The way to write a novel these days is to procure a bootleg copy of Word, name your main character Ed Cullen instead of Harry Potter, and plagiarize the last bestselling series. While this isn't a good way to get your name into the literary canon, it's a surefire way to make some easy money and probably secure a movie deal.
That's not how it was done in the Days of Yore. Back then, writers found patrons to fund them while they wrote, and then took as long as they needed to craft the best possible poem, theological tome, or philosophical text. Partly this was because the pre-modern world had a thing called Hard Work, and partly it was just because everyone took everything more seriously.
There was no one who took things more seriously than Durante degli Alighieri, better known as Dante, the Italian poet who bridged the gap between the Middle Ages and the early years of the Italian Renaissance. He wrote what is considered one of the greatest works of literature of all time, the three-part epic poem The Divine Comedy.
What's the proof that he was so serious? No more proof is needed than The Divine Comedy itself, particularly the way Mr. Alighieri chose to write it. Instead of shallow characters mashed-up with a boring, shallow plot, Dante decided to explain the depths of Christian theology concerning the afterlife in a series of literal and metaphorical vignettes.
To do this as comprehensively as possible, he wrote with the four modes of interpretation always in mind. The four modes of interpretation were a set of hermeneutic (interpretive) rules for understanding what a particular written work meant, and it was a thoroughly Medieval system.
The first mode was the literal, according to which things meant exactly what they seemed to mean on the surface. The second mode was the typological, in which events in the narrative mirrored or symbolized events in the Bible. The third was the moral mode (which means exactly what it sounds like), and the fourth was the anagogical mode.
In this final mode, things that are visible represent things that are invisible; in other words, if a physical object or person is present in the story, they actually represent (at least on the anagogical level) an eternal reality, such as the horror of hell, the hope of the resurrection, or the nature of heaven.
At this point, most readers will simply shrug and conclude that it's easier to figure out what Ed Cullen is thinking than to understand The Divine Comedy, so why go for the dead Italian guy? Well, if you'd read the whole series you'd realize ol' Eddy is really just a dead Italian, too, but that's not the point.
The point is that reading a book like The Divine Comedy, despite its difficulty and the boredom it has been known to induce, is actually worth your time. That such care went into its writing should be proof enough that there's at least something valuable in its pages, but there's also another reason that's even more compelling.
If Dante's masterpiece was only interesting or curious, we wouldn't be able to recommend it very highly. Great books aren't made by appealing to our baser instincts, but by transcending them and pointing us beyond our self-importance to a truth or truths that exist through all time and for all people. The Divine Comedy is such a book.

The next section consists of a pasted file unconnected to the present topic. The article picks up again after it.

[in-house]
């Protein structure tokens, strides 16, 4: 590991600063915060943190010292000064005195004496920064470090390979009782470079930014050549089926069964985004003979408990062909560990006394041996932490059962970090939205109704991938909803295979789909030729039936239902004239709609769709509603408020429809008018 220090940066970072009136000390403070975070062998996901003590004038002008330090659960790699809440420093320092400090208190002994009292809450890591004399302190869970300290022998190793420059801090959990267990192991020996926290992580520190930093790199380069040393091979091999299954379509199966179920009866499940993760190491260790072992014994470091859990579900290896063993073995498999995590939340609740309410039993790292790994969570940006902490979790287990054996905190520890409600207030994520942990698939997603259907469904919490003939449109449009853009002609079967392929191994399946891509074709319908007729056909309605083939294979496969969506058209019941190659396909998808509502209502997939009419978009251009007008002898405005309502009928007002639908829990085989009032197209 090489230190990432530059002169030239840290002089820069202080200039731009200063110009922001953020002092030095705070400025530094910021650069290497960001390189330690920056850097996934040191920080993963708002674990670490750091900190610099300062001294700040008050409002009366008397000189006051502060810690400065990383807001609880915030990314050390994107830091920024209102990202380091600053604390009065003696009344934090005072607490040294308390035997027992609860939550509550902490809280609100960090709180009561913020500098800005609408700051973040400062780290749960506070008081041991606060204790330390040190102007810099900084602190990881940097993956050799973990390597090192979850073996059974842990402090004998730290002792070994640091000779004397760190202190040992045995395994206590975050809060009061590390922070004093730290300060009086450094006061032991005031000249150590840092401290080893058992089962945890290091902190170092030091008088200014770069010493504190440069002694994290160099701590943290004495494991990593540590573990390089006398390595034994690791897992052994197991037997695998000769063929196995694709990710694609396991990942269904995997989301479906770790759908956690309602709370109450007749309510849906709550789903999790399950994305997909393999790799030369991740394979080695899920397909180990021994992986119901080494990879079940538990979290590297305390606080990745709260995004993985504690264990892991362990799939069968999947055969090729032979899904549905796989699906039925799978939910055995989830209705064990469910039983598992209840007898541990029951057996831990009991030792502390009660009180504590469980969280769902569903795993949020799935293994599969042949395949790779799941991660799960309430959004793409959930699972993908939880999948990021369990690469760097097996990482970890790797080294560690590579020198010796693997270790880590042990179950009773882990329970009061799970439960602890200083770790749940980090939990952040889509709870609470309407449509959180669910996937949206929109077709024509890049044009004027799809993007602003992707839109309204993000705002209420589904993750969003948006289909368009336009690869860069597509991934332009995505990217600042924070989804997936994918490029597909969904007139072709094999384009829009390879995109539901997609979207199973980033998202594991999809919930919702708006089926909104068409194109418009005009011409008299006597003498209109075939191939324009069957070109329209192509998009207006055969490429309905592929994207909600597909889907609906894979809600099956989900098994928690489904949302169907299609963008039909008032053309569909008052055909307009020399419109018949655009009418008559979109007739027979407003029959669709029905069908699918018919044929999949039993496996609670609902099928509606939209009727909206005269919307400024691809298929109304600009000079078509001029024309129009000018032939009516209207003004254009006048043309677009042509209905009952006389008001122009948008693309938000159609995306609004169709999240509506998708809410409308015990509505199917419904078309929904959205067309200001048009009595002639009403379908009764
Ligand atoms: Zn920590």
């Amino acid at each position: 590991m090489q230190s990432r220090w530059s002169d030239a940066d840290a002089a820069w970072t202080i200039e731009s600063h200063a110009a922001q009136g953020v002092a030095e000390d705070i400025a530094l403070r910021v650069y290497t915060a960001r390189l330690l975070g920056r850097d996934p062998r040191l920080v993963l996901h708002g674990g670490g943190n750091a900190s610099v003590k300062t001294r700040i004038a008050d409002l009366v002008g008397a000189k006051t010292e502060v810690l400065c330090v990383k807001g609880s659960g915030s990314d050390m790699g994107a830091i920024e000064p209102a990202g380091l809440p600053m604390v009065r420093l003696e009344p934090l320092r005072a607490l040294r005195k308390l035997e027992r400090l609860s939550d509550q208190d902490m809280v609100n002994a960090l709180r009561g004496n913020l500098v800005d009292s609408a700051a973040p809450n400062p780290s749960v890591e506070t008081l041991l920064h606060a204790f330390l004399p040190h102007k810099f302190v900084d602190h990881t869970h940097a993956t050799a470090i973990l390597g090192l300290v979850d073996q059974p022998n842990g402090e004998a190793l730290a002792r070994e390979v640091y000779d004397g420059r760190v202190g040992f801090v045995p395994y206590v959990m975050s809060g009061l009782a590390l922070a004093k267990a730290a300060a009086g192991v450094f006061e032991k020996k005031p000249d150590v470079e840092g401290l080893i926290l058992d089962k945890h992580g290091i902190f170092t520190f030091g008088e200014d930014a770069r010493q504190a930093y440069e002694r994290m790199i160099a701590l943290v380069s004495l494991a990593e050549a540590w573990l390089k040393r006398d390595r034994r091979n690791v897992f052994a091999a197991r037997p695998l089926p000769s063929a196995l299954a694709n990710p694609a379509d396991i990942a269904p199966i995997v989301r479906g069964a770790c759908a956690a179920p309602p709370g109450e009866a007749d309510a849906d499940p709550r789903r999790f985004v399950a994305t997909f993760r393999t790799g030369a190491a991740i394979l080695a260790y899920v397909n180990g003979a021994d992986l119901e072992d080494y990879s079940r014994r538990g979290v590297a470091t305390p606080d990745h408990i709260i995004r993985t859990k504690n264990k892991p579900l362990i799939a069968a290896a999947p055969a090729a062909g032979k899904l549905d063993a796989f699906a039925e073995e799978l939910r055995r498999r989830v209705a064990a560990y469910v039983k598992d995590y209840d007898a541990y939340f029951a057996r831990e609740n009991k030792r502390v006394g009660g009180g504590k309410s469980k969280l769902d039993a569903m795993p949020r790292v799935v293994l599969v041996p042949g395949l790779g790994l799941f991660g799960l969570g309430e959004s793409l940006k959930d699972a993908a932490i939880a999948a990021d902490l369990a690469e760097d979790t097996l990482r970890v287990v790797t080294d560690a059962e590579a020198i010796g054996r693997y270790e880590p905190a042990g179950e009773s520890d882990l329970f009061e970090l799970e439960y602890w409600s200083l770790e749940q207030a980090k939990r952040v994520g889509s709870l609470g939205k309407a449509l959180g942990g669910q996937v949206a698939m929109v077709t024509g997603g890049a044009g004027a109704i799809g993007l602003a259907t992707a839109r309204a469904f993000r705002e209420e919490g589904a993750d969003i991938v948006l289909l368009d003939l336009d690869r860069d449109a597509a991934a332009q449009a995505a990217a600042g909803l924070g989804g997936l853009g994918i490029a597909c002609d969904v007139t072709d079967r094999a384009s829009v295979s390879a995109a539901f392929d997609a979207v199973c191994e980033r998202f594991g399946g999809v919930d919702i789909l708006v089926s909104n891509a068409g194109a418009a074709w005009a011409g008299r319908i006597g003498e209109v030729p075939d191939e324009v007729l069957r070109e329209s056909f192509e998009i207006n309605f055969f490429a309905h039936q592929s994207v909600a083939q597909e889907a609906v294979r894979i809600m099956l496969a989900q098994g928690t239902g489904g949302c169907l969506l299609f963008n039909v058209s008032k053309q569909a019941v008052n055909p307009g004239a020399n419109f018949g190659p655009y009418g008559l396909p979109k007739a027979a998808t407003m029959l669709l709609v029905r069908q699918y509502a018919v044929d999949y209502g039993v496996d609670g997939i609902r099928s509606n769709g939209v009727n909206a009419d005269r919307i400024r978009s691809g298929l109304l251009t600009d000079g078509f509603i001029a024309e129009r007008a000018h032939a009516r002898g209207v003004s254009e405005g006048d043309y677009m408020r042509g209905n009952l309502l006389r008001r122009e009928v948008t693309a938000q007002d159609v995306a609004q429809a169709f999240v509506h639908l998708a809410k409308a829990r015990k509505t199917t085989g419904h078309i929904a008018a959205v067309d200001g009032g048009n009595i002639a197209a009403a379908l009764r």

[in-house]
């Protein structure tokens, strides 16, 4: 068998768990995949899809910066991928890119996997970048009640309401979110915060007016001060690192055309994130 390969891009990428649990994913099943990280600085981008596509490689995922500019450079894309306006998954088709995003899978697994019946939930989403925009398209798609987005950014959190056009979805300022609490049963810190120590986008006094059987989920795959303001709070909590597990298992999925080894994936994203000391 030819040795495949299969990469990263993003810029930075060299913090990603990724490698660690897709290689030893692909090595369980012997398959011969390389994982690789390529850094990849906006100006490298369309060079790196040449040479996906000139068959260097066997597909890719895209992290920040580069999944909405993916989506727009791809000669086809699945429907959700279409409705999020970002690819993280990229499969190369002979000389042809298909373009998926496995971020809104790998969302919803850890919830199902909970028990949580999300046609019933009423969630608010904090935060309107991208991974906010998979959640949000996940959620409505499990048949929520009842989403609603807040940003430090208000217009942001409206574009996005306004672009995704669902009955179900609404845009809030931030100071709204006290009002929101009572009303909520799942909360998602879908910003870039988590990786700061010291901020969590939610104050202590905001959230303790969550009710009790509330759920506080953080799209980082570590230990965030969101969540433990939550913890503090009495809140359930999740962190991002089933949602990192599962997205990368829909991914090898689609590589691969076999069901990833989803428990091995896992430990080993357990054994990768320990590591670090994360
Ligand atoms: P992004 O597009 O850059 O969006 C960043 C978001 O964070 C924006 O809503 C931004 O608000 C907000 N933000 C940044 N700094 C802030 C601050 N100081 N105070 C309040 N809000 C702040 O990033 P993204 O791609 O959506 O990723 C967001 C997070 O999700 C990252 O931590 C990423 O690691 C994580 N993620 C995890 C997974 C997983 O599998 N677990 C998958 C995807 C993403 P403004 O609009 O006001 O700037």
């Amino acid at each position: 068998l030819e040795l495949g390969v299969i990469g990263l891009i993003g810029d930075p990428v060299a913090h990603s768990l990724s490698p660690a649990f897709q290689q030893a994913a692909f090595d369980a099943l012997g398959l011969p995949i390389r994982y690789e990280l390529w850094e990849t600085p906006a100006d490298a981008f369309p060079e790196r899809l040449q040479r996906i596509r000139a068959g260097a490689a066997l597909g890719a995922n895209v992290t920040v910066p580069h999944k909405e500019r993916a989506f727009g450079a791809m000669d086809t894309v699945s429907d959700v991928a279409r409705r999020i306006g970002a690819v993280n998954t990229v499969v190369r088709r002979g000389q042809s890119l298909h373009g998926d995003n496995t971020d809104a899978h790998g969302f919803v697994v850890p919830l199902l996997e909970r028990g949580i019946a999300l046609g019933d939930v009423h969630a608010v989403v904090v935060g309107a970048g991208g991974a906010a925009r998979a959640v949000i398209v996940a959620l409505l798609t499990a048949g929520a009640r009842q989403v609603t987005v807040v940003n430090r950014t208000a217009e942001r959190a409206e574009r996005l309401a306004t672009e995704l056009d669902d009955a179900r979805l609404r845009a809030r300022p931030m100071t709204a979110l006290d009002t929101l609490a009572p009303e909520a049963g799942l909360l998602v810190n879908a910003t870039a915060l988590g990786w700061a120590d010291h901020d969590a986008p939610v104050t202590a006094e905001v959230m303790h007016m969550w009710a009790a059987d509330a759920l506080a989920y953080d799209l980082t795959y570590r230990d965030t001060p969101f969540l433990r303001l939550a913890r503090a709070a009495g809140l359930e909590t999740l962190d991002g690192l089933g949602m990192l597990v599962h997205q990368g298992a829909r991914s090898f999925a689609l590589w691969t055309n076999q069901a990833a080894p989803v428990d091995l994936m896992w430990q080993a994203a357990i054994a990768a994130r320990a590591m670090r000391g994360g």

Consider again the four modes of interpretation. Developed by Medieval theologians, they're designed not only to help readers understand the sometimes bizarre imagery in the Bible, but also to act as a theological compass, pointing behind, in front of, above, and below through its treatment of history, prophecy, God, and man.
That Dante could write an entire epic poem rooted in such deep concepts is impressive enough. That he could write such a work and make it interesting is almost unbelievable. And if you don't think this book is interesting, who isn't interested in the sign hanging above the entrance of Hell? or who Satan has in his mouth? or what happens to the prideful?
Don't think that all of this is supposed to exactly reflect Dante's beliefs. When he talks about the torments of the wicked and the pleasures of the blessed, he isn't writing theology, he's writing literature. But he's writing literature that is theologically informed, and expresses truths that Christians everywhere can and should embrace.
No one today (and maybe no one in Dante's day, either) will pick up on all the references, or be able to accurately read the entire work according to the four modes of interpretation. Even so, there's enough here to intrigue even the most reluctant reader, and to foster deep thought as few works can. For the bestseller crowd, there's even a few vampires.
Review by C. Hollis Crossman
C. Hollis Crossman used to be a child. Now he's a husband and father who loves church, good food, and weird stuff. He might be a mythical creature, but he's definitely not a centaur. Read more of his reviews here
ABOUT THE TRANSLATIONS
Click here to view an exclusive comparison chart featuring seven translations of The Divine Comedy.
NOTE: Since creating this page, we have heard of the Robert & Jean Hollander translation and hope to add a comparison of that in the near future. We've added comparisons for the the Allan Mandelbaum and the Robin Kirkpatrick translations but still need to write short summaries of their approaches. (March 2020)